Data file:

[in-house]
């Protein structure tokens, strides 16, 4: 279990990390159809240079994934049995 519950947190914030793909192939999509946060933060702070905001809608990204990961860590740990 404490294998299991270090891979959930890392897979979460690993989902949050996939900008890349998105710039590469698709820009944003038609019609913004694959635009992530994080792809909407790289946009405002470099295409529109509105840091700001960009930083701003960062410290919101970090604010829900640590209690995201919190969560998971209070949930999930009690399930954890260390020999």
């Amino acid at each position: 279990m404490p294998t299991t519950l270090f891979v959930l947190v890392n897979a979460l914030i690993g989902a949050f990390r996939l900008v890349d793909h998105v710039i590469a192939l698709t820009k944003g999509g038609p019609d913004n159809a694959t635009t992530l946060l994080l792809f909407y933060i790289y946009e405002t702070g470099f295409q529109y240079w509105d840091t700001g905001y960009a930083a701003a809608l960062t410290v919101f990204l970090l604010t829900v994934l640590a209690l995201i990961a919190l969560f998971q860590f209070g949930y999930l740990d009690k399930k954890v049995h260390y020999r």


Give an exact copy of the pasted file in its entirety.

[in-house]
């Protein structure tokens, strides 16, 4: 279990990390159809240079994934049995 519950947190914030793909192939999509946060933060702070905001809608990204990961860590740990 404490294998299991270090891979959930890392897979979460690993989902949050996939900008890349998105710039590469698709820009944003038609019609913004694959635009992530994080792809909407790289946009405002470099295409529109509105840091700001960009930083701003960062410290919101970090604010829900640590209690995201919190969560998971209070949930999930009690399930954890260390020999």
């Amino acid at each position: 279990m404490p294998t299991t519950l270090f891979v959930l947190v890392n897979a979460l914030i690993g989902a949050f990390r996939l900008v890349d793909h998105v710039i590469a192939l698709t820009k944003g999509g038609p019609d913004n159809a694959t635009t992530l946060l994080l792809f909407y933060i790289y946009e405002t702070g470099f295409q529109y240079w509105d840091t700001g905001y960009a930083a701003a809608l960062t410290v919101f990204l970090l604010t829900v994934l640590a209690l995201i990961a919190l969560f998971q860590f209070g949930y999930l740990d009690k399930k954890v049995h260390y020999r």